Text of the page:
“At that time, Opera seemed like a glamorous world, a place of opulence and beauty and bouquets of roses for the leading singers. I never knew that once inside the glass bubble staring out at the blackness of the auditorium how ugly it was, how we lived in a world built on nepotism and lies and sore throats and endless fighting over roles. I never knew how much it would take from me, how much pressure I would be under.”
“Opera” is a fictional account of a young, ruthlessly ambitious mezzo-soprano, Natalija, who uses any way she can to get ahead in the fiercely competitive international arena of her chosen world.
She sacrifices everything for her art. Unable to turn down leading roles, she works herself to death and blocks any feelings she has with her eating disorder. The characters and opera company itself are purely fictional but are inspired by real-life accounts from performers across the European stages. Her story highlights the enormous pressure to be beautiful and slim and the constant drive for perfection.
Although based in Hungary and Italy, Natalija’s story could take place in any large theatre company in Europe. She is Hungarian but her passion is Italian; forever volcanic and explosive. The bitter rivalry which takes place within the opera company is centred around her; she is the catalyst for the fighting amongst the other singers.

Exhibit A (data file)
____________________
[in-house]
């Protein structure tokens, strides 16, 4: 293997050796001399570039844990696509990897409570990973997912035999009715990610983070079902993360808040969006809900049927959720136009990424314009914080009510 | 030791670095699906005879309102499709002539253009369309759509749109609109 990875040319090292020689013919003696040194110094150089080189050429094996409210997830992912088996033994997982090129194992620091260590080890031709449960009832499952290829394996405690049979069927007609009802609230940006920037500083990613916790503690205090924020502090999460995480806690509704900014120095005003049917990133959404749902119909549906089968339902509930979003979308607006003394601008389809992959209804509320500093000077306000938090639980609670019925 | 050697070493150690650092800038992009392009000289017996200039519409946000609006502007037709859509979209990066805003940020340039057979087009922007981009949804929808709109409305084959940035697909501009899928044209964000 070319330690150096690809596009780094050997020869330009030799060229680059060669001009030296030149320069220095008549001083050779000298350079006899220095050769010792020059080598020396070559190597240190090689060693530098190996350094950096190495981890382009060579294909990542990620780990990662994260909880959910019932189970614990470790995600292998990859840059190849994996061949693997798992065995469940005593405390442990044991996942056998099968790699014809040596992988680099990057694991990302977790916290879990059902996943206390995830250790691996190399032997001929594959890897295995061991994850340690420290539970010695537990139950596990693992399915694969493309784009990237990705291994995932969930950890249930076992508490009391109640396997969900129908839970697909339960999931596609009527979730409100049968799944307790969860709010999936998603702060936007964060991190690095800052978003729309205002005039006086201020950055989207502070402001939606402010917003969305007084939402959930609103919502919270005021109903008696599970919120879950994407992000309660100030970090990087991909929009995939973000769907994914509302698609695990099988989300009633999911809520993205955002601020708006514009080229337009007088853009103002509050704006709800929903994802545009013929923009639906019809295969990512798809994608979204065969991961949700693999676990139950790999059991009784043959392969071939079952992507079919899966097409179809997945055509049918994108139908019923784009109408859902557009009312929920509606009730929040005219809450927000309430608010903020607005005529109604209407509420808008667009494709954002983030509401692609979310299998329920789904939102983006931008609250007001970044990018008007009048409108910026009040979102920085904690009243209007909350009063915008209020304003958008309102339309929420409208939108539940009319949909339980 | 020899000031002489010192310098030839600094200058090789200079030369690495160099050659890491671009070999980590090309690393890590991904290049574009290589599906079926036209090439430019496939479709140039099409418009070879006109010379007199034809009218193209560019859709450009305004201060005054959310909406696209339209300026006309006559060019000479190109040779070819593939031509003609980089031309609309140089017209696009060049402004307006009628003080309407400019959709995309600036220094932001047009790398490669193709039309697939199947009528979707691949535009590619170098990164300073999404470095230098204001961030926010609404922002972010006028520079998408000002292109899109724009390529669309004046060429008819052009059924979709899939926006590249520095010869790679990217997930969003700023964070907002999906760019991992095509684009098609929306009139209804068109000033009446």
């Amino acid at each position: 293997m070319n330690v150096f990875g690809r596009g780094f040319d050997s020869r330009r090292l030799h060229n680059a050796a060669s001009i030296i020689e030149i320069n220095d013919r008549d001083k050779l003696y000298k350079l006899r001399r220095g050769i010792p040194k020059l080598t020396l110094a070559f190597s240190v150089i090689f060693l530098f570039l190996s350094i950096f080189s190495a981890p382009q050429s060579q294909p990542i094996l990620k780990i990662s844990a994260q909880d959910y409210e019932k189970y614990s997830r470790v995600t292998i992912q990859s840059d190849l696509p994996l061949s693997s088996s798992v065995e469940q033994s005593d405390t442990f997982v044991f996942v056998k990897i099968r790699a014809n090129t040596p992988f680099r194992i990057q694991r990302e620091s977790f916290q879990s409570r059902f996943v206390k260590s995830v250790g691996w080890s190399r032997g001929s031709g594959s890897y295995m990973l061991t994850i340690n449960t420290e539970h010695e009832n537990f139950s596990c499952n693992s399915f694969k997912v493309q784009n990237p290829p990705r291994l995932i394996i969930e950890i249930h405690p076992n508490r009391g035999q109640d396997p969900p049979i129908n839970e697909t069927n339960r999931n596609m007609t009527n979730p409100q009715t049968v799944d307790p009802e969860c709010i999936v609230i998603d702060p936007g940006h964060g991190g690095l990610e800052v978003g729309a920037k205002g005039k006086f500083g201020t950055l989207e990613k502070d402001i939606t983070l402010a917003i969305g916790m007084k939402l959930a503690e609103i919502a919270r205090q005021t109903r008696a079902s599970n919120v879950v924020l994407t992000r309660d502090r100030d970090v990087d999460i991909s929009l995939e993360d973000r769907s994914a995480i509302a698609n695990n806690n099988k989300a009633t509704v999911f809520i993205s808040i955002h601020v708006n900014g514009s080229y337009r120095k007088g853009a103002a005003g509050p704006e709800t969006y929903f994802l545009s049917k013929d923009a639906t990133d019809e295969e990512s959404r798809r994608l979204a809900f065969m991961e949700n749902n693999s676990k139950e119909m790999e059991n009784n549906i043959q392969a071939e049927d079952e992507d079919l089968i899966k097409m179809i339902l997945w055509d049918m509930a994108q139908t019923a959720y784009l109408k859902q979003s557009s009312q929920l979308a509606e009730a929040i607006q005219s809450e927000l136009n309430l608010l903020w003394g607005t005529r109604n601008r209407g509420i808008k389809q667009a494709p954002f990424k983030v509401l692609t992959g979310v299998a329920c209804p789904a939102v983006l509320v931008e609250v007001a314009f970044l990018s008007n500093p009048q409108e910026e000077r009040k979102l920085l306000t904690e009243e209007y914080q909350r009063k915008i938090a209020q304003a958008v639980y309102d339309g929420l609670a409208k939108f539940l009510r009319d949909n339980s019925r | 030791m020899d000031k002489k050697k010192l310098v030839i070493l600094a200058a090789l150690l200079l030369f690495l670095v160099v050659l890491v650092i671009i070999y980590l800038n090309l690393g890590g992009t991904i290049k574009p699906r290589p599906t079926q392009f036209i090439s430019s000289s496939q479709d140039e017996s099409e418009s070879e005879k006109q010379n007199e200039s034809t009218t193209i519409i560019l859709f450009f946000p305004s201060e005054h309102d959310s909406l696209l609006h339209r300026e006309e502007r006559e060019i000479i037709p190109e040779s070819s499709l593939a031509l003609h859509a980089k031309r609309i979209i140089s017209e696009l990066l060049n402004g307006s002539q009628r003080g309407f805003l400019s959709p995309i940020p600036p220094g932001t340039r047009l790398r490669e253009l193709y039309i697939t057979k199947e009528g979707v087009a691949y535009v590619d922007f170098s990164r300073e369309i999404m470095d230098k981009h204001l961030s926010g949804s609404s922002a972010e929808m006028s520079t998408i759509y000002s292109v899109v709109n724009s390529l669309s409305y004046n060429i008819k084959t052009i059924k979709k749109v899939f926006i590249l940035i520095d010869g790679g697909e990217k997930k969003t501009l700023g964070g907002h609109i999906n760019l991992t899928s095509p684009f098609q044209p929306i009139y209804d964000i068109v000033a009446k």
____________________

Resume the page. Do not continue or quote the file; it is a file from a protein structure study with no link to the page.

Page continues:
She is also the narrator of this novel and we see the world through her eyes, which begins to get darker as events gather pace relentlessly with seasons melting into one. Natalija is definitely not a character you should immediately warm to, indeed she opens the novel by announcing that “You should hate me and I would be disappointed if you didn’t”.
She is mercilessly cruel to her lovers and rivals alike, hurting anyone who tries to get close to her. However, by the finale the reader should have some sympathy for this damaged girl as she is shaped by past events in her life, her health ruined by her eating disorder and repeated bouts of tonsillitis.
Natalija’s life is an opera in itself; she begins to have trouble separating the theatre from reality as her illness and poor health begin to affect her career. The crashing finale set to “Carmen” leads to an ambiguous end but as Natalija has acknowledged herself: “I sacrificed every relationship, every friendship I ever had on the altar of my ambition.”’
As she believes there should be no happy ending in the opera world, it stands to reason that Natalija will not have this either.
Available on Amazon (USD 15.99)
and Kindle (USD 3.80)